Yeah. You know, obviously, it’s got to be very patient, and understanding in my position, what’s going on with my life right now? I can’t imagine how hard it must be to love a nurse who’s working in administration in the midst of COVID and working on her PhD, because it does leave very little time. For other things. Yeah, I guess for me, I mean, it’s happened over a very long period of time, or taking it slow. Both appreciate and enjoy each other as people of all. It’s a good place.

Achim Nowak  27:24

Yeah. And that elicited a big smile. Nice. I was struck by one thing you said to me when, when I first approached you about being on this podcast, and you said something that it’s not easy for us to say you said last year was the best year of my life, and the next year will be even better, and you set it with a matter of assurance. And our listeners might go wait a minute, she she is in the middle of a hospital that’s COVID going on she has, she has all these things going on, you know, what prompts you to frame your life in this way and say this has been a really good year.

Susan Thorn, RN  28:09

I think that one of the things about COVID, for myself and for others. It’s either made us harder, or it’s made us more appreciative, one or the other. And I’m a firm believer that we get to choose. There’s been lots of it that’s happened to all of us. We were talking in a group yesterday about creating a documentary, and I suggested that it be kind of a day in the life of so A Day in the Life a nurse at the bedside A Day in the Life of a doctor in the Edie A Day in the Life of a nutritional services worker during COVID. What do those look like? And so one of the things that I followed with that was, how do we do that without creating 30 minutes of just sobbing and bawling? Because this is elephants, so very hard. And we all laughed and said, maybe that’s what we need. We need some time to think about it and process it. I think the thing to your question about how do you get through this? For a lot of this, a lot of us, we get through it by not thinking about it. You remember your mission, you remember what the goals are? Remember your priorities, operational priorities and the task that you have in front of you, and you just do it. And I think through that we see I certainly have formed bonds with people that I wouldn’t have otherwise. But we both we all have a connection that goes pretty deep.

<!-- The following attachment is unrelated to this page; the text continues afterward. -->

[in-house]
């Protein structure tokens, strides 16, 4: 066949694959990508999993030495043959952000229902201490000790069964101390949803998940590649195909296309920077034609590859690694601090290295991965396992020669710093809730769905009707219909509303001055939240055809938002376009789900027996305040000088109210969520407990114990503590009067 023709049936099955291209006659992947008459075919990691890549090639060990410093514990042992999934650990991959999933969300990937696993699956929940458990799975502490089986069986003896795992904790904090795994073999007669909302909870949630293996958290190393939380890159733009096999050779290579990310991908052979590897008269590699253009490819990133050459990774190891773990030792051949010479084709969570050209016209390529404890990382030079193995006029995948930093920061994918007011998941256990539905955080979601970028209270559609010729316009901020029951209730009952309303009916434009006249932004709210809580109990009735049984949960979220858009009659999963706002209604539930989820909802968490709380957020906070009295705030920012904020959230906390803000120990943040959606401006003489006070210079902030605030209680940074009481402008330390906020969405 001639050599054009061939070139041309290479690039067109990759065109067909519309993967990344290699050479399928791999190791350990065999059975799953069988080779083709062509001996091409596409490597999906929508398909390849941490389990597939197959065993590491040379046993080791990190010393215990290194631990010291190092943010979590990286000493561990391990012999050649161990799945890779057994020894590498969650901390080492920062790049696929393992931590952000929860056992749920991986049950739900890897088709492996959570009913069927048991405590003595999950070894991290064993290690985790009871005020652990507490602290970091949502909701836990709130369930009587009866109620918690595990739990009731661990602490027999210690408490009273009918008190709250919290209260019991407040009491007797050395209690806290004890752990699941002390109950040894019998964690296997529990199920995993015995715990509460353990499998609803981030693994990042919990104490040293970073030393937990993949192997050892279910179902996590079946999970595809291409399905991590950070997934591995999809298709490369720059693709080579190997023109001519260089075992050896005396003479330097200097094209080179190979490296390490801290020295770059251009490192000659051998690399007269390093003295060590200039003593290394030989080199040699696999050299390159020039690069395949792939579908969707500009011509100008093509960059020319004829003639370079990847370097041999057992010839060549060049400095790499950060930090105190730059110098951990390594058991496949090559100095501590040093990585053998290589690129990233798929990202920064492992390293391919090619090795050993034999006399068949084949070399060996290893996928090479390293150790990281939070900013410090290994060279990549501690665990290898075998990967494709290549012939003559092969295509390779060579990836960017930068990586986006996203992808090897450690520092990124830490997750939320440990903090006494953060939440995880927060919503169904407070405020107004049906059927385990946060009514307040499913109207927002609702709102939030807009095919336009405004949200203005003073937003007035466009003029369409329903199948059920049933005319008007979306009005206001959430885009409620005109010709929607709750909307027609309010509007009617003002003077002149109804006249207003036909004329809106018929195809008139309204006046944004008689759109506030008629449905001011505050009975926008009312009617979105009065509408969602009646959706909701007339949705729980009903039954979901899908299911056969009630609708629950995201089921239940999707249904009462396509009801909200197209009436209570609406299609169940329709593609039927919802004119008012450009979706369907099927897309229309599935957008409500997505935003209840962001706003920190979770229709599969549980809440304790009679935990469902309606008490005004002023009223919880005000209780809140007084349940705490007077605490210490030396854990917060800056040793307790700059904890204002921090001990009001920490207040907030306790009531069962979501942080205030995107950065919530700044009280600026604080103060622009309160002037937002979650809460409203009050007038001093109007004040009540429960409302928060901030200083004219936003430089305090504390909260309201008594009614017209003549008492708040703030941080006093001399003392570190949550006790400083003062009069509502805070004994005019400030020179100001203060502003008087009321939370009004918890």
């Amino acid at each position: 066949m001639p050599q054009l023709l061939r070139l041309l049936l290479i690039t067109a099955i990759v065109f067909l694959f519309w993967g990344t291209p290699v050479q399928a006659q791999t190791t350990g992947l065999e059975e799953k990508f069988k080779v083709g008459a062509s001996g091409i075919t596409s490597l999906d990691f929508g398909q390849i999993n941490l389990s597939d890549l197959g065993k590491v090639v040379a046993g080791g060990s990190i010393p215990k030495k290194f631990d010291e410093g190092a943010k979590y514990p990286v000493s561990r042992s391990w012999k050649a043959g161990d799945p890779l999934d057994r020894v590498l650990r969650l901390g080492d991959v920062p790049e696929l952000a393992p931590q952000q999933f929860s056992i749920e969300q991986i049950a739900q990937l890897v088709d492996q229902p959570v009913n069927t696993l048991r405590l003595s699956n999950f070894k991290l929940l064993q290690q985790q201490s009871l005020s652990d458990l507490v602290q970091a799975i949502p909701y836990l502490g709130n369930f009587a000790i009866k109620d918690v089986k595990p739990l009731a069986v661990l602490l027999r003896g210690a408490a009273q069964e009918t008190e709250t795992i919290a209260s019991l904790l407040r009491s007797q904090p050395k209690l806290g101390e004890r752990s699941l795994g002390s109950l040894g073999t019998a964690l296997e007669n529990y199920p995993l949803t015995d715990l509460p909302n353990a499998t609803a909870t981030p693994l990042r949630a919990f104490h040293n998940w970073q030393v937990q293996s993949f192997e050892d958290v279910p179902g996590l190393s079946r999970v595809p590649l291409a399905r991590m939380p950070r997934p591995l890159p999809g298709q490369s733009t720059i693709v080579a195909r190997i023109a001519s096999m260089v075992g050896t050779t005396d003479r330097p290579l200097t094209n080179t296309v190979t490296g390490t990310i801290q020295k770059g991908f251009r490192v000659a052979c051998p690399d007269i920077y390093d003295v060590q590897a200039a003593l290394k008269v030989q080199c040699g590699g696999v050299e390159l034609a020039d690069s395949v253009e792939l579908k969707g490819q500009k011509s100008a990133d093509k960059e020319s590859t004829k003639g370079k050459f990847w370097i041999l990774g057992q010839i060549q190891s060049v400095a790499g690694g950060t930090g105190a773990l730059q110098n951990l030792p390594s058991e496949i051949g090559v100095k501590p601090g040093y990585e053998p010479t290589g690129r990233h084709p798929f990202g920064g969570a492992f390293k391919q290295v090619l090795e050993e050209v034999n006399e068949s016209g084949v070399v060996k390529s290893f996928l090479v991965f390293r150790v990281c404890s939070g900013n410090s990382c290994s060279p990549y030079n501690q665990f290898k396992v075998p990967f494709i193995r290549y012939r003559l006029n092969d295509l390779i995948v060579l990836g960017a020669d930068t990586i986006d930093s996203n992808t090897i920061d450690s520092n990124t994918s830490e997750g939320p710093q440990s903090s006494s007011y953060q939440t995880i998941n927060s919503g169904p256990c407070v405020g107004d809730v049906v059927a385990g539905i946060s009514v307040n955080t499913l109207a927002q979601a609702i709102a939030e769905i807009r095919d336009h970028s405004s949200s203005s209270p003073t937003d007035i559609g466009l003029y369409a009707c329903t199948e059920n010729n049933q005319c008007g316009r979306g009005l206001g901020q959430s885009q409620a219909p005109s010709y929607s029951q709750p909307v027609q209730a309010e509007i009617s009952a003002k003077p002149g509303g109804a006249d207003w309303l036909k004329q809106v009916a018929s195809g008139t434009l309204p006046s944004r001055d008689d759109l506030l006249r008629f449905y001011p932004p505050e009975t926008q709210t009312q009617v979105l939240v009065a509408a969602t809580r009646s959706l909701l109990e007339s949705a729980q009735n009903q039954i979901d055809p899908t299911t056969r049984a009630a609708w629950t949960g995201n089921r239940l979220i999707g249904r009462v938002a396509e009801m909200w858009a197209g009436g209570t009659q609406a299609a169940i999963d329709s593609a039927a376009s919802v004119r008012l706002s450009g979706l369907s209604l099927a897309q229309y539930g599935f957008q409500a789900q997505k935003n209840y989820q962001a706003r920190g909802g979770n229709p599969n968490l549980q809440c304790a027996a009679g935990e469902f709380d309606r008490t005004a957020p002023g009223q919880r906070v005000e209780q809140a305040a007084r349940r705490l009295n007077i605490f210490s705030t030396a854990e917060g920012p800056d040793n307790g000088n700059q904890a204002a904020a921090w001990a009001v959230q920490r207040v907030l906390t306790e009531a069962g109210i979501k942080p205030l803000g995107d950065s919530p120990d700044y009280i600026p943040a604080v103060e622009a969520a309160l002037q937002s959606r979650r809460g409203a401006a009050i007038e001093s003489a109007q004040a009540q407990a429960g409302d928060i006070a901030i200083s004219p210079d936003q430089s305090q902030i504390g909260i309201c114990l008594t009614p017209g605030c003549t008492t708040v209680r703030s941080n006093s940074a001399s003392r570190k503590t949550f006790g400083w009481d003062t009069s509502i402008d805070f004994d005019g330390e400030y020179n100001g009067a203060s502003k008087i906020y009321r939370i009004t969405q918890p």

Achim Nowak  29:40

Because this is a podcast about fourth acts on next acts. And I appreciate a comment you made just a while ago by basically assuming responsibility for our reactions to things. And while you cannot predict your own future, if we can play a little game right now, like if you could wave a magic wand and say these are some things I like would like more of the things I would like less of what are some things that Susan would like to have a little more of in her life, and things that she would like to have a little less of in her life.

Susan Thorn, RN  30:14